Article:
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10.13.03 11:45 p.m.

I haven't found a drug yet that can get you anywhere near as high as sitting at a desk writing, trying to imagine a story no matter how bizarre it is, as much as going out and getting into the weirdness of reality and doing a little time on The Proud Highway.

 -Hunter S. Thompson  

Previously in Xenology: Emily became a National Champion and then hurt her knee. Nonetheless, we went to Vegas.

With all due apologies and thanks to HST for this entry.
The next day brought a new challenge. We would reach an Indian bazaar that exists at the Excalibur or be inconvenienced trying. The goal was a loose one, I know, we just needed some focal point to guide our feet away from Circus Circus and into the desert air.
This is not to say we actually reached our destination.
The day was spent in aimless wandering, as all days in Vegas must be. On every street corner, we shot daggers at the... well, the pimps' lackey who handed out catalogs of prostitutes to obviously underage boys and girls. Our barbs could not begin to puncture their sun-hardened hides. I witnessed one man grab a brochure of debauchery, realize what it was, and slam it full force into the next lackey. The abused lackey barely registered a reaction, only dropping this alien catalog to the ground and trying to hand the pugnacious man a new one.
Harrah's Kreepy Klown
Upon passing the harlequin Harrah's, our mutual gaze was hailed by Caesar himself. Or, more likely, a gaudy statue in front of Caesar's Palace. Still, it was the only object on the horizon not flashing and thus provided our retinas respite. Lacking any basic sense or temporal obligation, we decided to pay this Caesar fellow a visit.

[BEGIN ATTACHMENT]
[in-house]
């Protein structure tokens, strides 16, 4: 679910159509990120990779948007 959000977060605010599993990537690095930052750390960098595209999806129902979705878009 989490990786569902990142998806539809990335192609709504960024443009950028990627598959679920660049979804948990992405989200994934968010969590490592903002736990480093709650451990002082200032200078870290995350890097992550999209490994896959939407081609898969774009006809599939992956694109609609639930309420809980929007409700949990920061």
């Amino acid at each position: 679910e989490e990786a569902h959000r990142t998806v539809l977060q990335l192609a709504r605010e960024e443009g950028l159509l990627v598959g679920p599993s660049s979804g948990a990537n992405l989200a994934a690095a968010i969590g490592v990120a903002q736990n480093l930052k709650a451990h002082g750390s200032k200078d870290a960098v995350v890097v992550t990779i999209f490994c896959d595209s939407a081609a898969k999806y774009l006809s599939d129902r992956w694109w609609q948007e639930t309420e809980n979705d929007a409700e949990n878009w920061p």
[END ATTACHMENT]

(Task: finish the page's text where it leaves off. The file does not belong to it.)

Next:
We stepped in the shade of the building and the ground beneath us began to silently slide us in though a process not unlike peristalsis. "Damn, M, this place is swank. This is, by far, the longest moving walkway I have ever been on." The walkway seemed to go for half a mile taking us past the trachea and into the esophagus.
"Yeah... Hey, how do you think we get out of here?"
"What do you mean? We'll just take the..." The walkway moved in only one direction. There was nothing remotely like an exit. "Well, maybe there is a separate walkway up ahead that will... M... Are they going to eat us?"
"That's the only reasonable excuse for this."
The walkway, not surprisingly, did not drop us into the belly of some ravenous hellbeast. At least, not in the literal sense. Like all casinos, it was dark and on the air-conditioned border of what Stephen King would call dank. This had less to do with any inherent humidity in the air and far more to do with the cigarettes dangling from every crimson lip and the water-downed cocktails on every slot machine. I was innately repulsed by the cybernetic symbiosis of soccer mom and video poker. They look like caricatures of used car dealers from Dallas, and sweet Jesus, there were a hell of a lot of them, still humping the American dream, that vision of the big winner somehow emerging from the last minute pre-dawn chaos of a stale Vegas casino. There was the steady clicking of coins on metal that the uninitiated person believes to be the sound of victory. It is, in fact, the clatter of resignation, of cashing out so you still have bus fare back to Memphis. We did, of course, spend a few dollars among the metallic cattle, assuming they would take us for their own and could be studied. Why not? Move confidently into their midst.